New York Appeals Court Relies on Orrick Amicus in Major RMBS Ruling


Embracing an Orrick team’s legal arguments in a key amicus brief, a state appeals court in New York has established that all the elements of common law fraud must be proven for a lawsuit to succeed against Countrywide Home Loans related to the 2008 mortgage crisis.

The First Department of the New York Supreme Court’s Appellate Division specifically relied on the amicus arguments of the Securities Industry and Financial Markets Association in reaching its conclusion. Orrick filed the brief on behalf of the SIFMA in support of Countrywide’s position.

The appeals court squarely rejected the arguments of Ambac Assurance Corp., a monoline insurer, which contended that New York Insurance Code Section 3105 did not require Ambac to prove all of the elements common law fraud. The First Department, relying on SIFMA’s amicus brief, held that Ambac must prove the elements of justifiable reliance and loss causation.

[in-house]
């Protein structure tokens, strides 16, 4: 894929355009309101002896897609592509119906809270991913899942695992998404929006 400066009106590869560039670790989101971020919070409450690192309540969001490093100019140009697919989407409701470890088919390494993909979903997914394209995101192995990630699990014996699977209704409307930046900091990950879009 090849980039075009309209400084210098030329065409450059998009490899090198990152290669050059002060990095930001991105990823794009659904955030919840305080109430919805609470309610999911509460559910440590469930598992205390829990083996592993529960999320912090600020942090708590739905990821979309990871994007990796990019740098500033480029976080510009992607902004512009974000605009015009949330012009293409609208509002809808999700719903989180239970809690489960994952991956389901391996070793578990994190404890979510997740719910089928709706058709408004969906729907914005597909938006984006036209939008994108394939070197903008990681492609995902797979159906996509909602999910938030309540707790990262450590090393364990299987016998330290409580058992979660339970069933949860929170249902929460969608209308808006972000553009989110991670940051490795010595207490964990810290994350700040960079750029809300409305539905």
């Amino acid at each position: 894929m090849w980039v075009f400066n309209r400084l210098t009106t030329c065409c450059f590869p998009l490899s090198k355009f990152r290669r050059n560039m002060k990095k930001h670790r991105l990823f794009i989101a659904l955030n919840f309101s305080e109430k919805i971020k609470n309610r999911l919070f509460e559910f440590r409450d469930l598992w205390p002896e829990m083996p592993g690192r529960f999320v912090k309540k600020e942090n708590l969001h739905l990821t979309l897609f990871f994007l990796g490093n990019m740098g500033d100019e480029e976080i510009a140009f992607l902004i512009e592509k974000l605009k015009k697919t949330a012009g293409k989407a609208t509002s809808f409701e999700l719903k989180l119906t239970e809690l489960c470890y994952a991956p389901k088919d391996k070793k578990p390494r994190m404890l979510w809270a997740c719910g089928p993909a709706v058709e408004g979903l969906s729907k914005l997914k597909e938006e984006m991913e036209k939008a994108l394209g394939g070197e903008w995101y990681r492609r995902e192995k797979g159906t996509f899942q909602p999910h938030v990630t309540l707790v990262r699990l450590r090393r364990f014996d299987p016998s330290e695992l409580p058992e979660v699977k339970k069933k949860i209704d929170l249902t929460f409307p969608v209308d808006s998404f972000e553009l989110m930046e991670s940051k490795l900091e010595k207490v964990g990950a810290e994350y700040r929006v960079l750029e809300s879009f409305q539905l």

“We are persuaded by the arguments made by amicus curiae Securities Industry and Financial Markets Association that sound policy reasons support our conclusion,” the court wrote.

The decision could set important precedent in other litigation involving applications of New York insurance law to cases brought by monoline insurers against issuers of RMBS.

The court’s decision can be found here. Our amicus brief can be read here.

The Orrick team was led by partners Rich Jacobsen and Paul Rugani, and associate Daniel Robertson.